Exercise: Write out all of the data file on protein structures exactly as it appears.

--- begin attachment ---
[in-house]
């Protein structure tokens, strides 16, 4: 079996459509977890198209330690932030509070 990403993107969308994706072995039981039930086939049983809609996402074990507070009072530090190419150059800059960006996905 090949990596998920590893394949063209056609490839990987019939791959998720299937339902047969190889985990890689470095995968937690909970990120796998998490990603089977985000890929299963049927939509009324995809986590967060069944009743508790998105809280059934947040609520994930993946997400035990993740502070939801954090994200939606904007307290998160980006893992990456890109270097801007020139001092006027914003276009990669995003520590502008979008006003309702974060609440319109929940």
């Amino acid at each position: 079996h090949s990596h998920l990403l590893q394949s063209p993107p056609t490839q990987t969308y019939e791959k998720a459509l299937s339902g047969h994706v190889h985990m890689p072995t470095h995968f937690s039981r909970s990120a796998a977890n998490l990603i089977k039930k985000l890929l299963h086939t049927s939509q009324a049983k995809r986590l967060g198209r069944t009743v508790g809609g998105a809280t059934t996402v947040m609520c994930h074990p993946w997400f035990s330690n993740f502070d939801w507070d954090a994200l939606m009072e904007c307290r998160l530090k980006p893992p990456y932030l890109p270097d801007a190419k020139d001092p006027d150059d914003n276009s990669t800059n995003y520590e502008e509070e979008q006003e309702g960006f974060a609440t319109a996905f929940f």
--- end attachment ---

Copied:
[in-house]
């Protein structure tokens, strides 16, 4: 079996459509977890198209330690932030509070 990403993107969308994706072995039981039930086939049983809609996402074990507070009072530090190419150059800059960006996905 090949990596998920590893394949063209056609490839990987019939791959998720299937339902047969190889985990890689470095995968937690909970990120796998998490990603089977985000890929299963049927939509009324995809986590967060069944009743508790998105809280059934947040609520994930993946997400035990993740502070939801954090994200939606904007307290998160980006893992990456890109270097801007020139001092006027914003276009990669995003520590502008979008006003309702974060609440319109929940």
């Amino acid at each position: 079996h090949s990596h998920l990403l590893q394949s063209p993107p056609t490839q990987t969308y019939e791959k998720a459509l299937s339902g047969h994706v190889h985990m890689p072995t470095h995968f937690s039981r909970s990120a796998a977890n998490l990603i089977k039930k985000l890929l299963h086939t049927s939509q009324a049983k995809r986590l967060g198209r069944t009743v508790g809609g998105a809280t059934t996402v947040m609520c994930h074990p993946w997400f035990s330690n993740f502070d939801w507070d954090a994200l939606m009072e904007c307290r998160l530090k980006p893992p990456y932030l890109p270097d801007a190419k020139d001092p006027d150059d914003n276009s990669t800059n995003y520590e502008e509070e979008q006003e309702g960006f974060a609440t319109a996905f929940f």